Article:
Maybe. I say “maybe,” because technically, an overpayment of unemployment benefits is automatically discharged in bankruptcy unless the state objects to the discharge of that particular debt. If you live in Nebraska, you can surely expect that the Nebraska Department of Labor will object to the discharge of the debt owed to them specifically. Other states may be more liberal or less aggressive in pursuing these objections. But, not in Nebraska. The state very aggressively monitors and objects to such cases in Bankruptcy Court.
What determines whether a debt for an overpayment of unemployment compensation is wiped out in bankruptcy?
In a word, “fraud.” Whether factually based or not, the Nebraska Department of Labor ordinarily alleges that individuals that receive an overpayment of unemployment benefits obtained such funds by making a “willful misrepresentation of a material fact” on the application. Now, this may or may not be the truth. Honest mistakes do happen, but if you do not timely respond or appeal a decision of the state quickly, then there is a presumption of fraud that sets in.
In a recent case before the United States Bankruptcy Court for the District of Nebraska, the Nebraska Department of Labor alleged that it overpaid a debtor $838. Upon learning of the overpayment, the Department sent a letter to the debtor and stated that it believed the overpayment was incurred by fraud. It also advised the debtor that he had until a certain date to appeal the decision if there were facts that could be shown to contradict this determination. Unfortunately, the individual did not respond and thus a presumption of fraud was set in stone.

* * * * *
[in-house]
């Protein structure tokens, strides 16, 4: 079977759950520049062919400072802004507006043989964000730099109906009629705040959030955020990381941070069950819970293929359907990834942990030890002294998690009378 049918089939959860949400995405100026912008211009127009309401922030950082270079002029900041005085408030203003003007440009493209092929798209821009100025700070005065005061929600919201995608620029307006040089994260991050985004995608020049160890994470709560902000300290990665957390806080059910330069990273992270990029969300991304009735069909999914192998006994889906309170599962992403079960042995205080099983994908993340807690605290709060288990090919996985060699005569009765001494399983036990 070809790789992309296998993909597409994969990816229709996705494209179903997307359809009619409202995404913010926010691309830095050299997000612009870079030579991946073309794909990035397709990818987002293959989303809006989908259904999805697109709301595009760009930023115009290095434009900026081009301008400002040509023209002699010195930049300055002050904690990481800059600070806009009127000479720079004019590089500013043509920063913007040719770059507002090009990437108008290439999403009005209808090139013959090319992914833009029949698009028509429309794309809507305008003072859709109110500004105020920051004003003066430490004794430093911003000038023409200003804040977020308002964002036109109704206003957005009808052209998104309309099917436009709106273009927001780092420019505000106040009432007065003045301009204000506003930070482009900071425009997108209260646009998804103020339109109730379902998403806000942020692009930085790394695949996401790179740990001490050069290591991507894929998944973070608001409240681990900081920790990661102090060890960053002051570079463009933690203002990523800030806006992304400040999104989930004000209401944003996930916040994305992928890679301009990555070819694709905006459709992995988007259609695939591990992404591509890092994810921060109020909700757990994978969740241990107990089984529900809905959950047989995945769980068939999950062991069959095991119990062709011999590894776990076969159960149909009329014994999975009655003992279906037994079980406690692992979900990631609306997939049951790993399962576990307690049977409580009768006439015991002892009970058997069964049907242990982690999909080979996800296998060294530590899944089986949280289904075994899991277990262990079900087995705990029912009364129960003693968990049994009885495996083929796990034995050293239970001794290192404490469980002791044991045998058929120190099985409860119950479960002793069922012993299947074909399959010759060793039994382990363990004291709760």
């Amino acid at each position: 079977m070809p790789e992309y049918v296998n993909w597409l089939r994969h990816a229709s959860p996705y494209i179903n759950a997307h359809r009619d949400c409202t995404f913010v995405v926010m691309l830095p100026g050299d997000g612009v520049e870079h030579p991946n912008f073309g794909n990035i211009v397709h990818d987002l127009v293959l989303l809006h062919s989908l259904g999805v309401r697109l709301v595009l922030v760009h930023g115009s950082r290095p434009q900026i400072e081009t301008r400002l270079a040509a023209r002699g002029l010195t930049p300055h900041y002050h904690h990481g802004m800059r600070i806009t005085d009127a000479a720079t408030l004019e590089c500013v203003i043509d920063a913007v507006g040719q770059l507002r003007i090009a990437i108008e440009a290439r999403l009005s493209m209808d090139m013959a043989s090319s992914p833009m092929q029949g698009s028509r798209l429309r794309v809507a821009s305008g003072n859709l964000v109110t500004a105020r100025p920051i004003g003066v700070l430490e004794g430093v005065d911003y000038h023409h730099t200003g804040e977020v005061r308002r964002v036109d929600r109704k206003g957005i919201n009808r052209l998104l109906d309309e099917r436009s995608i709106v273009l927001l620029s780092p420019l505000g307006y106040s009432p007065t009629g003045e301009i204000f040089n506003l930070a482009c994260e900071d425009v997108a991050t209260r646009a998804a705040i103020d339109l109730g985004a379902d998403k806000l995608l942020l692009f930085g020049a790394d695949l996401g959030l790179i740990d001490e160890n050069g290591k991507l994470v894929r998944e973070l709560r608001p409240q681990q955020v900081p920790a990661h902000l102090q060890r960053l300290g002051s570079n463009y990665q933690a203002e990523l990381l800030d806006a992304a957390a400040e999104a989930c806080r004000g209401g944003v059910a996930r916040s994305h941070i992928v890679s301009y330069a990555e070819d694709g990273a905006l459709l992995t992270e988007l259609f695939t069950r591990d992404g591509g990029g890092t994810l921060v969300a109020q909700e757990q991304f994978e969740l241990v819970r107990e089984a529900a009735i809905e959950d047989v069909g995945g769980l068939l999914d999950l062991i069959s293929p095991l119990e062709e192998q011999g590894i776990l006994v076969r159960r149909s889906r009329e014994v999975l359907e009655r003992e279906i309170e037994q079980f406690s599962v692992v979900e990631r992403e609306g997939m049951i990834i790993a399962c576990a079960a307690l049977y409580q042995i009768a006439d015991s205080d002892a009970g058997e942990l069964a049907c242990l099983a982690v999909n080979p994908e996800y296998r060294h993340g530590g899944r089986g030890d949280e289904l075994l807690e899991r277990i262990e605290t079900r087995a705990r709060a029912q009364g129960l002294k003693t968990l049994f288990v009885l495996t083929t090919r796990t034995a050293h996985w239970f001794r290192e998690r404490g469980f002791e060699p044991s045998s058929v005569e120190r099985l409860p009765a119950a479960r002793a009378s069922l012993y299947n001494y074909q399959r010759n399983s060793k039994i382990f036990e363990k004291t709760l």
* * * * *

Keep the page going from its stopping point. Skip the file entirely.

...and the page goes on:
What happened to this individual in the Nebraska Bankruptcy Court?
Once the bankruptcy was filed, the state filed an objection to the discharge of its debt. The Bankruptcy Court ruled that since the debtor did not timely respond to the Department of Labor, that he was now stuck with a determination of fraud, regardless if that determination was factually proven true or not. In fact, the Bankruptcy Court ruled that a trial in the bankruptcy court was not necessary or called for due to the prior administrative finding of fraud months earlier. In essence, the debtor had no chance of discharging this debt in bankruptcy.
The bottom line: Document your innocence ASAP if a mistake has happened with an overpayment of unemployment compensation.
I’ll repeat: Mistakes happen to good and honest people. But, it is imperative that when this happens that you respond, in writing, as soon as possible and to seek a legal advocate when the matter is serious. A failure to do so will many times end up making you look guilty by default and such a determination may carry over to other aspects of life, including getting rid of a debt for the overpayment of unemployment benefits in bankruptcy.